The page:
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Comparing Nature In Wordsworth’s Ruined Cottage, And Coleridge’s Rime Of The Ancient Mariner

3160 words - 13 pages

Comparing the Representation of Nature in Wordsworth’s Ruined Cottage, and Coleridge’s Rime of the Ancient Mariner

For most poets of the Romantic Age, nature played an invaluable role in their works. Man’s existence could be affected and explained by the presence and portrayal of the external nature surrounding it. William Wordsworth and Samuel Taylor Coleridge are no different from the other Romantic poets, and their works abound with references to nature and its correlation to humanity. Specifically, Wordsworth’s “The Ruined Cottage” and Coleridge’s “The Rime of the Ancient Mariner” share the theme of nature affecting man, although essential differences exist in their ideas regarding how it affects man. These two works are also similar in that they use a storyteller frame to both deliver and reinforce these ideas.

In order for the reader to fully appreciate the representation of nature in these two particular poems, it is necessary to supply a little background on each poet. Wordsworth reigns supreme in the nature tradition. His poetry makes tribute to nature in conjunction with examining the human state, while maintaining that the relationship between the two is unbreakable. In his book English Poetry of the Romantic Period, critic J.R. Watson claims “the finest of Wordsworth’s nature poetry explores the relationship between [man and the world seen in the spirit of love], in the attempt to demonstrate the power of nature in the rescuing of the individual mind from degradation, materialism, selfishness, and despair” (114). Crediting nature with the answer to life, Wordsworth’s philosophy reveals that there can be no greater truth than that found in the simplicity of nature. He pulls from this belief his topic of choice, with nature as his background and his subjects being those closest to it. Wordsworth explains his choice in his preface to Lyrical Ballads, one of his most significant projects co-created with Coleridge: “the principal object, then, which I proposed to myself in these poems was to choose incidents and situations from common life…because in that condition the passions of men are incorporated with the beautiful and permanent forms of nature” (Wordsworth 241). This explanation of his work is applicable to the majority of Wordsworth’s creations. In the case of “The Ruined Cottage,” he uses nature to shadow the progression of decline in the woman of the peddler’s story, and also to provide the comforting concepts of hope and continuation of life.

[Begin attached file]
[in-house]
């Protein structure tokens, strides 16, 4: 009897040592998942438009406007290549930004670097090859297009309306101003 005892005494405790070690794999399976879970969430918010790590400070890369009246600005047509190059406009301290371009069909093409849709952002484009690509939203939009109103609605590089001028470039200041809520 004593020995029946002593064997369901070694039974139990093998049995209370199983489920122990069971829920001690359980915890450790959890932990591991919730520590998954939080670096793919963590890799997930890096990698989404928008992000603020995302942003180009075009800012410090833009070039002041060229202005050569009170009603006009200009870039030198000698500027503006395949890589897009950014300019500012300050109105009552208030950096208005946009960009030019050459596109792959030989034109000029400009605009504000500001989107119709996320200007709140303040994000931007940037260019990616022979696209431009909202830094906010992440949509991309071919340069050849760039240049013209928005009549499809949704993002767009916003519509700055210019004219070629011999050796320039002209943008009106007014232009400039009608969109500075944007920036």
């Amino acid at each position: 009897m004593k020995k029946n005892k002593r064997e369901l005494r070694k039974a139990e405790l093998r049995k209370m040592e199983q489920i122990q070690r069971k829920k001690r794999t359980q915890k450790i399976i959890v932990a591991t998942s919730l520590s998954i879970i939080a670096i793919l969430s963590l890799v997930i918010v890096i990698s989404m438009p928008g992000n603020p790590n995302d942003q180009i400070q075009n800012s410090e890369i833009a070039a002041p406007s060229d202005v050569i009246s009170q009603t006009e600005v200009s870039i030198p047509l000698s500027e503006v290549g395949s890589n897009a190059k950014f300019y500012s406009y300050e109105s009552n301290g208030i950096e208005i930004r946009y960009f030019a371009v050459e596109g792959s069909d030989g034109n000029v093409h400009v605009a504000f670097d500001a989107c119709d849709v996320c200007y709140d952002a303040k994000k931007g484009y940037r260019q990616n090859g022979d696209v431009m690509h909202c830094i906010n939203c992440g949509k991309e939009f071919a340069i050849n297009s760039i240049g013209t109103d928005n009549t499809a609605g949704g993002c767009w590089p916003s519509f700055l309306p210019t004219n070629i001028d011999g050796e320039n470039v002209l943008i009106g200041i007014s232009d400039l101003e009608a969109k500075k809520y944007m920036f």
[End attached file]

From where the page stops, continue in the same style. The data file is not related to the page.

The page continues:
Whereas Wordsworth treats nature as a means of understanding and mirroring the condition of man, Coleridge takes a slightly different approach in his ballads. Instead of revealing the natural in its purest form, without alteration, Coleridge adds his own special ‘coloring.’ This can be seen in his supernatural works, such as “The Rime of the Ancient Mariner,” the story of a seaman haunted after needlessly killing an albatross. ...

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